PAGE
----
If you’ve invested so many hours into Monster Hunter Rise that it no longer provides a challenge, the Sunbreak expansion is for you.
Kamura village has been saved, and news of your victory has seemingly travelled. So, what do you do next? Heed the call of a stranger who has another monstrous problem for you to rectify, of course. And so begins Monster Hunter Rise: Sunbreak.
Operating from the new Elgado Outpost hub, Monster Hunter Rise: Sunbreak catapults players into Master Rank and presents a fresh story for them to battle their way through. Though while having a new tale to give meaning to your continued hunting activities is entertaining enough, the real draw here is the new monsters, locales, features and challenges that the expansion introduces. Let’s put it this way: there’s much, much more to do once you’ve finished the story, that’s for sure.
It’s a shame that you’ll have to prove yourself, beating powered-up versions of foes you’ll have already defeated countless times in the base game, before getting to go toe-to-toe with anything genuinely new, but it’s worth the effort. The new monsters introduced here look fantastic, especially the Three Lords, a trio of bosses that need to be overcome. They, along with all the other monsters that have been introduced, tweaked or simply powered-up, provide a solid challenge. Thankfully new gear to acquire and upgrade somewhat settles the score. There’s a more elaborate Rampage skill system to get to grips with when it comes to weapons, too.
New Switch Skills also level the playing field a little, though perhaps not quite as much as being able to equip multiple Switch Skills and easily switch between them during a hunt. Now your hunter is more versatile than ever; with two Switch Skills to use, you don’t have to painstakingly choose one over another, missing out on the opportunity it provides. Simply equip both, and switch between them at will to more effectively bring down your targets.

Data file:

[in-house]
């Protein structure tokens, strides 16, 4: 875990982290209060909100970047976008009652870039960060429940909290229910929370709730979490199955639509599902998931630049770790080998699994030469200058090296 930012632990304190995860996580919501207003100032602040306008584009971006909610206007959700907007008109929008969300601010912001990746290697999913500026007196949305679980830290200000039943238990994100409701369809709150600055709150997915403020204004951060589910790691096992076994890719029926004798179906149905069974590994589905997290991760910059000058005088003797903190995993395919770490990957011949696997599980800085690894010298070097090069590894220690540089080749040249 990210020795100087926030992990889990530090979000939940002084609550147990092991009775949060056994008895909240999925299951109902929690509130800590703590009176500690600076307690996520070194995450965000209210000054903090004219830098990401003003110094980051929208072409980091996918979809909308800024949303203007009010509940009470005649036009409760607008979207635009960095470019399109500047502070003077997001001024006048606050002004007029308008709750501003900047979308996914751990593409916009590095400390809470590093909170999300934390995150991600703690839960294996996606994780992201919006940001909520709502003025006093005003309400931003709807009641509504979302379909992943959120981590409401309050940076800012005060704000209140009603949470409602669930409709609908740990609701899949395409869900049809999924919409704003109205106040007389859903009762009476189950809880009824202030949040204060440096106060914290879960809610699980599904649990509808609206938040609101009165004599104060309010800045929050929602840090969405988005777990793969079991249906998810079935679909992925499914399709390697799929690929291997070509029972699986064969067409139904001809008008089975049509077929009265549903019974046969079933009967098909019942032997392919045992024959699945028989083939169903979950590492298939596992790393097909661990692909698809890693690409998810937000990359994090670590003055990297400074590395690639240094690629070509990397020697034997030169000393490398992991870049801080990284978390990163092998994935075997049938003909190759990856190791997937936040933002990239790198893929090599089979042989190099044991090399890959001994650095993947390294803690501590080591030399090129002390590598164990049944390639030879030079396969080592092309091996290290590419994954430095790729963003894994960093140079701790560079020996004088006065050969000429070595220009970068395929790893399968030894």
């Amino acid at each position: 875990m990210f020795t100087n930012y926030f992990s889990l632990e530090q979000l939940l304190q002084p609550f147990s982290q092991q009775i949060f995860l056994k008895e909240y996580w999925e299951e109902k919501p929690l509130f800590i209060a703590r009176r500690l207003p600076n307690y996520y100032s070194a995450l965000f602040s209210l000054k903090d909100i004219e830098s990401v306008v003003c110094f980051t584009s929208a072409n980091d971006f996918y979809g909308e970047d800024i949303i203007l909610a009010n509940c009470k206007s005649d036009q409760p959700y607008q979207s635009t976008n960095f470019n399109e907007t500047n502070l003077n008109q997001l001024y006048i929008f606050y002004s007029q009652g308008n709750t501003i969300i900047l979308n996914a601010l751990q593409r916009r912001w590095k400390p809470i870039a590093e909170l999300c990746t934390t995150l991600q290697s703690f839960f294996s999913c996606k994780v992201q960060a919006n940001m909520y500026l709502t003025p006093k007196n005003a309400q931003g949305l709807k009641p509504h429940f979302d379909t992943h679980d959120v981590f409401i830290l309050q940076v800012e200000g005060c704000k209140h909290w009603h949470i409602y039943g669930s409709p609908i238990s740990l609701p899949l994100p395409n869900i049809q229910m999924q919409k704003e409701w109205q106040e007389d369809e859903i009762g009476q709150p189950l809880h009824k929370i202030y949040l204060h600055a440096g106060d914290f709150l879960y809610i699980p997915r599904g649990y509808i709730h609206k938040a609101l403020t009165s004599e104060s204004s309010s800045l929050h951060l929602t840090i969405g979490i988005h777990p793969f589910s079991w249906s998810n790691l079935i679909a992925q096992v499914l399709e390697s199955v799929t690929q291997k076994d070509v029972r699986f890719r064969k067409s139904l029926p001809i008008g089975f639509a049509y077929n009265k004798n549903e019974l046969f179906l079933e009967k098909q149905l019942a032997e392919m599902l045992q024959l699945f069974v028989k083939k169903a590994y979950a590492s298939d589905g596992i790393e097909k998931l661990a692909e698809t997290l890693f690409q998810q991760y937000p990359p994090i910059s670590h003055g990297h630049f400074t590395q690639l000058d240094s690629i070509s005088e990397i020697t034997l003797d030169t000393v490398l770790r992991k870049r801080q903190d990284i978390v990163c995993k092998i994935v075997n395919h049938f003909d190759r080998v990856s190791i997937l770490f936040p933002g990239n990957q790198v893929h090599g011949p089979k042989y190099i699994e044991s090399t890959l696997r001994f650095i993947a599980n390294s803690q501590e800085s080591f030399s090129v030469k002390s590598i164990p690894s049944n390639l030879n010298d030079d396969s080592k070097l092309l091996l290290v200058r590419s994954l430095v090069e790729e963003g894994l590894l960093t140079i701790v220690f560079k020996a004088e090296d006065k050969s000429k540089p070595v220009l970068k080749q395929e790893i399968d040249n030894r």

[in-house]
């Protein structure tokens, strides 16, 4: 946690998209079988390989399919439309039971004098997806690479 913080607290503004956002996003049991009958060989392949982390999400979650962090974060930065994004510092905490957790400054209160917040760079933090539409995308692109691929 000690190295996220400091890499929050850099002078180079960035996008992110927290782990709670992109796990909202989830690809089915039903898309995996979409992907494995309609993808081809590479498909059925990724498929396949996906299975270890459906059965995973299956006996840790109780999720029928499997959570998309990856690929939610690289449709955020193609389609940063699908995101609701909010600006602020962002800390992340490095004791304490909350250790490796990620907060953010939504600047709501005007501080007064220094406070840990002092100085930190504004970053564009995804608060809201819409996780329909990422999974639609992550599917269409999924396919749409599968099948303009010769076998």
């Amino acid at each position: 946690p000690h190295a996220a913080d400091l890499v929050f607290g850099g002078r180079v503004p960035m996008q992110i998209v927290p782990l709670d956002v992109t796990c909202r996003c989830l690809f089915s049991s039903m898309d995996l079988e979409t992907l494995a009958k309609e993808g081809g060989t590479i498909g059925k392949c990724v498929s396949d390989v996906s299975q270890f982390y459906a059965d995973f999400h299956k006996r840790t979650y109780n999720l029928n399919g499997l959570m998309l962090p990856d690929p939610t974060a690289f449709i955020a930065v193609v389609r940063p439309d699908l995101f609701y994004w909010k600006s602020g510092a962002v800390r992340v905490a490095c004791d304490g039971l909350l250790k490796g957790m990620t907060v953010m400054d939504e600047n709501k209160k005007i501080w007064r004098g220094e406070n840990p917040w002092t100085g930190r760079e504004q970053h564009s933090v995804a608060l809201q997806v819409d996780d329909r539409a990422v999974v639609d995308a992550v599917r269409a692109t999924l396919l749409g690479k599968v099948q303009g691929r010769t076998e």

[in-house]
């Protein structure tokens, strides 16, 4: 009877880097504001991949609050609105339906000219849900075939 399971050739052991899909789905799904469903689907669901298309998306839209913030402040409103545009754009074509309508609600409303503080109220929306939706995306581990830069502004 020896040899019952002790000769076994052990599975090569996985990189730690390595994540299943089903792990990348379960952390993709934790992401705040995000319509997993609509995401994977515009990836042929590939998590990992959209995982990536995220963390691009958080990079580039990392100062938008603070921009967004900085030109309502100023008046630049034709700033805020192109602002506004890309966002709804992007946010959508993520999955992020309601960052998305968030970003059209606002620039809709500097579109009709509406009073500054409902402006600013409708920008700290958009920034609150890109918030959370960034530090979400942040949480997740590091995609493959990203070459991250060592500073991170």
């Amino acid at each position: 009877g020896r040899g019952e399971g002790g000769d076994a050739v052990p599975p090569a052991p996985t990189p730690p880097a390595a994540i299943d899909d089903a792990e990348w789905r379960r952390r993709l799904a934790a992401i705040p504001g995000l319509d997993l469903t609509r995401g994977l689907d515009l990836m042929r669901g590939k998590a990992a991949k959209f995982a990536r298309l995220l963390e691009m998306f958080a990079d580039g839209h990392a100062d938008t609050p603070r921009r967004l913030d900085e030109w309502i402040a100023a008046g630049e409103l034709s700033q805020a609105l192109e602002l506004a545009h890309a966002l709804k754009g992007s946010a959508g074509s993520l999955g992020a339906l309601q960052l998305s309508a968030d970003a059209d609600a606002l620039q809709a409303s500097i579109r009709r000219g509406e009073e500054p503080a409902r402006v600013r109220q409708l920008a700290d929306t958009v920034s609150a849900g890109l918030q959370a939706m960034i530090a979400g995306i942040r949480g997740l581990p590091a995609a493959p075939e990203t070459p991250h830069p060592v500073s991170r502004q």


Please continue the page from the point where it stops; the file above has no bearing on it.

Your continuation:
One thing that’s absent from Monster Hunter Rise: Sunbreak is new Rampage missions. Good riddance, we say; we were never fans of the ones in the base game. What have been added, however, are follower missions. In these, NPCs both old and new will accompany you on various hunts, allowing for more exposition and some help taking down foes. Max out your bond with a NPC and they can even accompany you on support surveys. Both are good for grinding materials solo thanks to the extra assistance. Especially as your Palico and Palamute are also welcome along.
There are a wealth of other additions and improvements to be found in Monster Hunter Rise: Sunbreak; in fact, there are way too many to mention. But things like additional wirebug types that make mounting monsters easier and more beneficial and an development of the Dango system may be small but are rather welcome. And there are many other changes and improvements here and there that just make Monster Hunter Rise deeper than ever before.
There’s even a raft of new quality-of-life improvements that benefit everyone who plays Monster Hunter Rise, whether they purchase Sunbreak or not. It’s now quicker to mount your Palamute, for example. And you no longer need to use a wirebug to initiate wall-running. For those playing on PC, a new filter and support for DLSS have also been added. The latter is particularly good for improving performance while upping the visual quality. Basically, Monster Hunter Rise has never looked, performed or played better.
Monster Hunter Rise: Sunbreak, then, is a very good expansion indeed. It improves the core mechanics, adds additional features and introduces a wealth of new content that will occupy players for tens of hours. But be warned: it’s truly for skilled hunters.
If you’ve not yet jumped into Monster Hunter Rise or are still making your way through it, you might want to think twice before picking up this expansion until you’re ready. Reaching the starting point for Sunbreak is no mean feat. Free high-level armour and weapons are available to give you a helping hand but they’ll only get you so far. You’ll also need a fair amount of skill and patience.
Still, it doesn’t take away from the fact that for those up to task, Monster Hunter Rise: Sunbreak delivers. You could say it’s just more of the same but that would be doing this expansion a disservice. Like Monster Hunter World’s Iceborne expansion before it, this is essentially a full game served up as DLC. With its generous number of gameplay improvements and hunting opportunities, it’s an absolute must-have for series veterans. And while it’s still not the most accessible game on the whole, it’s undoubtedly the best starting point for aspiring hunters.